Kim D. Butler (born 1960) is an American author and historian. Butler was awarded a PhD from Johns Hopkins University in 1996. Her first book is Freedoms Given, Freedoms Won: Afro-Brazilians in Post-Abolition São Paulo and Salvador. This publication won the American Historical Association's Wesley Logan Prize and the Association of Black Women Historians' Letitia Woods Brown Prize. Currently, Butler is an associate professor of history in the Africana Studies department at Rutgers University

Freedoms Given, Freedoms Won: Afro-Brazilians in Post-Abolition Sao Paulo and Salvador by Kim D. Butler . among a population that has traditionally lacked a historic voice

among a population that has traditionally lacked a historic voice. It is a useful tool for the university classroom at both the undergraduate and graduate level and makes an important contribution to the literature on race in Latin America and the Atlantic World. Zachary R. Morgan Brown University.

Freedoms Given, Freedoms Won explores the ways Afro-Brazilians in two major cities adapted to the new conditions of life after the abolition of slavery and how they confronted limitations placed on their new freedom. The book sets forth new ways of understanding why the abolition of slavery did not yield equitable fruits of citizenship, not only in Brazil, but throughout the Americas and the Caribbean.

Afro-Brazilians in Sao Paulo and Salvador lived out their new freedom in ways that raise issues common to the entire Afro-Atlantic diaspora. In Sao Paulo, they initiated a vocal struggle for inclusion in the creation of the nation's first black civil rights organization and political party, and they appropriated a discriminatory identity that isolated blacks. In contrast, African identity prevaled over black identity in Salvador, where social protest was oriented toward protecting the right of cultural pluralism.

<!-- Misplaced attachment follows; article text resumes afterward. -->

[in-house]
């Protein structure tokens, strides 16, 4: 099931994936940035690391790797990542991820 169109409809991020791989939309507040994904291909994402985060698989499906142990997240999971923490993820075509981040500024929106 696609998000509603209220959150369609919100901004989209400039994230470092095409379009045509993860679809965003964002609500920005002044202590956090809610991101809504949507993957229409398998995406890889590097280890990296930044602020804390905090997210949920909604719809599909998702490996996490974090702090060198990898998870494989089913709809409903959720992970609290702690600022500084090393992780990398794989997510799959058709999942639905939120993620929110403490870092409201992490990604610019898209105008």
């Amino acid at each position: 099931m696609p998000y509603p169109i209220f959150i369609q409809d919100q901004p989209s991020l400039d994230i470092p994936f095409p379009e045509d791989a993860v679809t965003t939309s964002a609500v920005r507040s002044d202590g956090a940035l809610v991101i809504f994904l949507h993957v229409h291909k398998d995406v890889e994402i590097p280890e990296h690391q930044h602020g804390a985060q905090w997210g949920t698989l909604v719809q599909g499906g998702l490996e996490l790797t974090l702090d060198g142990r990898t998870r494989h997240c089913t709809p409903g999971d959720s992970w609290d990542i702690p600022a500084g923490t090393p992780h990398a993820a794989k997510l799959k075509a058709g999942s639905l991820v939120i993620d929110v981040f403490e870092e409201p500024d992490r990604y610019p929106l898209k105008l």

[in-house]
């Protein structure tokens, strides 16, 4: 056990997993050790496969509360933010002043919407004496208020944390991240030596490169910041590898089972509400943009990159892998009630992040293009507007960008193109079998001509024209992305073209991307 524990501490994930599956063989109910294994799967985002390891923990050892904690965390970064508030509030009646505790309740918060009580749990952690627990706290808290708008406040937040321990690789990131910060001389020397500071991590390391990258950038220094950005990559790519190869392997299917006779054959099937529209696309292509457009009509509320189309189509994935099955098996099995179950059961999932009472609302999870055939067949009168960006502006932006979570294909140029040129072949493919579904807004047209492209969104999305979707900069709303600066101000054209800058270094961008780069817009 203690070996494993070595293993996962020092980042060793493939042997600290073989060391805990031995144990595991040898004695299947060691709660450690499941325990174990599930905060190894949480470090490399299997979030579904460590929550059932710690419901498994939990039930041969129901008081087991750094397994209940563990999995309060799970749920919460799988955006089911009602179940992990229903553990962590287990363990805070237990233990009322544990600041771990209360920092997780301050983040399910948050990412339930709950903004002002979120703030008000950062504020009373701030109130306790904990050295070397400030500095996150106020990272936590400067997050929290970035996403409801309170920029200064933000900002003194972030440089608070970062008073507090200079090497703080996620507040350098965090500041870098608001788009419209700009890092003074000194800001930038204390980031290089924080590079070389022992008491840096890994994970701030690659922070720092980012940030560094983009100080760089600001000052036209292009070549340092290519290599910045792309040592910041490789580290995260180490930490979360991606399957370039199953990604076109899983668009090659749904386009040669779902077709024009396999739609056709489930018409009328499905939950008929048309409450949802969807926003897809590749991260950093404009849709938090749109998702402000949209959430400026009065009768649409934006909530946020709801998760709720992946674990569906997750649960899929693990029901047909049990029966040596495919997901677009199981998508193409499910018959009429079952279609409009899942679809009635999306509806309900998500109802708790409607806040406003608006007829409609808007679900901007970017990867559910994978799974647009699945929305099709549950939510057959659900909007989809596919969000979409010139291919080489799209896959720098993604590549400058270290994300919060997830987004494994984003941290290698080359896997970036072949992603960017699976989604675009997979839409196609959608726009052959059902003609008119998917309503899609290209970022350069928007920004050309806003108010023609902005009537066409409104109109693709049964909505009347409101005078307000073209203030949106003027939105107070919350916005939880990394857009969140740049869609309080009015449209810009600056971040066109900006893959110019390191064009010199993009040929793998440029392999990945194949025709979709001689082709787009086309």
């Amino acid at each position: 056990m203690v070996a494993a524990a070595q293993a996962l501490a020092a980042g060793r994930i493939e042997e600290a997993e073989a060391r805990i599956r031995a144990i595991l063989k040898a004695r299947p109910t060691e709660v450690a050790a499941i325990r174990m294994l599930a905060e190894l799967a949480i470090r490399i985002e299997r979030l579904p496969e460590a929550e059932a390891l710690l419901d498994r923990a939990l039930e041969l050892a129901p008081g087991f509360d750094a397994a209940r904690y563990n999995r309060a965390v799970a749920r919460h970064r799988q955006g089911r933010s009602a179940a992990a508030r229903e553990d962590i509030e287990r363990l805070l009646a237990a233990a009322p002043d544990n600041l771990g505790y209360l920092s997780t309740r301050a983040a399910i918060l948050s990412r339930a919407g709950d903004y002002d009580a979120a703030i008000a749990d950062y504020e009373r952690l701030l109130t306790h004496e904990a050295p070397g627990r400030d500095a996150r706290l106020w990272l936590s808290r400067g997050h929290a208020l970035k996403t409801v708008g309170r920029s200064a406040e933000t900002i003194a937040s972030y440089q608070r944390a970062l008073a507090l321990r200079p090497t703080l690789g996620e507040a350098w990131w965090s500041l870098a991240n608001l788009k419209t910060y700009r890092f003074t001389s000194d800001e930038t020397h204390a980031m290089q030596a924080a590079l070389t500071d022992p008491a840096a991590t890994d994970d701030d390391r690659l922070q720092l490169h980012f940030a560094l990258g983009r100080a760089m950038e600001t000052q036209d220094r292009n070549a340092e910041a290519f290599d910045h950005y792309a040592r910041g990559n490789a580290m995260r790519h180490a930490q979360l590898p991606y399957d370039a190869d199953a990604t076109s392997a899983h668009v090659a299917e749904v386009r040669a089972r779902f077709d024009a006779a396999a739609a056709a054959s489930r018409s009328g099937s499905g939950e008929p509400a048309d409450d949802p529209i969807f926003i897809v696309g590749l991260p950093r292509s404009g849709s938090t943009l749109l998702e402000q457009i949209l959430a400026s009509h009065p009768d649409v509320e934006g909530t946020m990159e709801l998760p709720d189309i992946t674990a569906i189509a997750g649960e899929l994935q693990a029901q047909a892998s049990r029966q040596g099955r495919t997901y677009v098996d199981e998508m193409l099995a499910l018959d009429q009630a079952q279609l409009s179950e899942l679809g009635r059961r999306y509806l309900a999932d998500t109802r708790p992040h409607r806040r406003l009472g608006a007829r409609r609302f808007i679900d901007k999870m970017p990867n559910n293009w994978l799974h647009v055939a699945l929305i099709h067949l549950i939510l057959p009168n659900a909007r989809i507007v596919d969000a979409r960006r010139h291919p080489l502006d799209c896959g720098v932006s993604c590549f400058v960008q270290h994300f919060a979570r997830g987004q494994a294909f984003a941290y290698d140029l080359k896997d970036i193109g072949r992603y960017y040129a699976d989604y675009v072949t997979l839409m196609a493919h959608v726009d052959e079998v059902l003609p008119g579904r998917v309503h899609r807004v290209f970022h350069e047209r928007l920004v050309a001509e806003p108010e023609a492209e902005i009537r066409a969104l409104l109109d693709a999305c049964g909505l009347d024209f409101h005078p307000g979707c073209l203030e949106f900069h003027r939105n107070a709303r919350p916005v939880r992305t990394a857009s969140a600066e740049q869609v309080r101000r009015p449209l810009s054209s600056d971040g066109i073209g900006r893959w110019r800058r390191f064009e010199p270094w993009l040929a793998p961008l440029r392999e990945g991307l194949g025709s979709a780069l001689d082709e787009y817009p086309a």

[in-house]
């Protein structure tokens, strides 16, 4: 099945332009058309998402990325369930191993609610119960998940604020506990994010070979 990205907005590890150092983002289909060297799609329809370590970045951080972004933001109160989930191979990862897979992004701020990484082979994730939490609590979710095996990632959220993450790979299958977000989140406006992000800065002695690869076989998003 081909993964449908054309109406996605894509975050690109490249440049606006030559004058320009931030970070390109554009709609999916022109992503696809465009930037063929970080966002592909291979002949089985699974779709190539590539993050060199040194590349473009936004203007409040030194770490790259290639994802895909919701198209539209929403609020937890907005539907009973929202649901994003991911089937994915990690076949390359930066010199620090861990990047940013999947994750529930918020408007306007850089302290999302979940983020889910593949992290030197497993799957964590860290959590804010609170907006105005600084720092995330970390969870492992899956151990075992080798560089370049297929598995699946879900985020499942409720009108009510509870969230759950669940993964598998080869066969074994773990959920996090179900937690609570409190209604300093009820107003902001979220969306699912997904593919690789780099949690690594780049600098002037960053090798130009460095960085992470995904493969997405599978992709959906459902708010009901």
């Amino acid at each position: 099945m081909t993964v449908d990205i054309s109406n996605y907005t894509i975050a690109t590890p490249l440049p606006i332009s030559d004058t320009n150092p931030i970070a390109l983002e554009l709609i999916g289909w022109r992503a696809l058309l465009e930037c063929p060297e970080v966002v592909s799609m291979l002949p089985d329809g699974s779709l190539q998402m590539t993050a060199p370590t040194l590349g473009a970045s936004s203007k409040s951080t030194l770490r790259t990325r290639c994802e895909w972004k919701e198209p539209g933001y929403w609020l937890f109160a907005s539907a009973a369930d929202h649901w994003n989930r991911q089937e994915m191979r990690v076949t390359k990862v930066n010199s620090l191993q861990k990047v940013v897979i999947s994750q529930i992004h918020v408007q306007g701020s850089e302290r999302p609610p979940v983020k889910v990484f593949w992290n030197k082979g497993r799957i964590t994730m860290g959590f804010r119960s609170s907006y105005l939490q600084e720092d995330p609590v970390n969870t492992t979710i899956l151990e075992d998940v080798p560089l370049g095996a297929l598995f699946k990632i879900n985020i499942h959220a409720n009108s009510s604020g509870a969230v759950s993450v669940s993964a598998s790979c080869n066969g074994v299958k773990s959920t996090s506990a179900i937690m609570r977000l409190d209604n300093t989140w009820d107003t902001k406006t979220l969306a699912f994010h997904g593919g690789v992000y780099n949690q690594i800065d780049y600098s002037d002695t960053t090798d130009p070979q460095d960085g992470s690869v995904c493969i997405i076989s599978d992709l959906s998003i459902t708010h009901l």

Of all the eras and issues studied in Afro-Brazilian history, post-abolition social and political action has been the most neglected. Butler provides many details of this period for the first time in English and supplements published sources with original oral histories, Afro-Brazilian newspapers, and new state archival documents currently being catalogued in Bahia. Freedoms Given, Freedoms Won sets the Afro-Brazilian experience in a national context as well as situating it within the Afro-Atlantic diaspora through a series of explicit parallels, particularly with Cuba and Jamaica.

Valawye
Purchased it for my bf and he couldn't stop reading it. Fast shipping. A great read for anyone interested in Afro-Latin culture.
Wafi
MUSLIM AFRICAN FOUGHT for their freedom ,before getting on the boat,on the boat, getting off the boat, on the plantation,!! on POINT AND A GREAT RESEARCH SOURCE! TOO MUCH INFORMATION about ISLAMIC/and TRADITION AFRICANS.IS GREAT AND HELPFUL in the revision of AFRICAN UNITY/RESISTANCE TO BONDAGE .THEIR is many PRIMARY SOURCES and the exploration OF JIHAD in LATIN AMERICA. the number of MUSLIM and ISLAMIC UPRISINGS for over two hundred years is a relevation! REPARATIONS NOW!!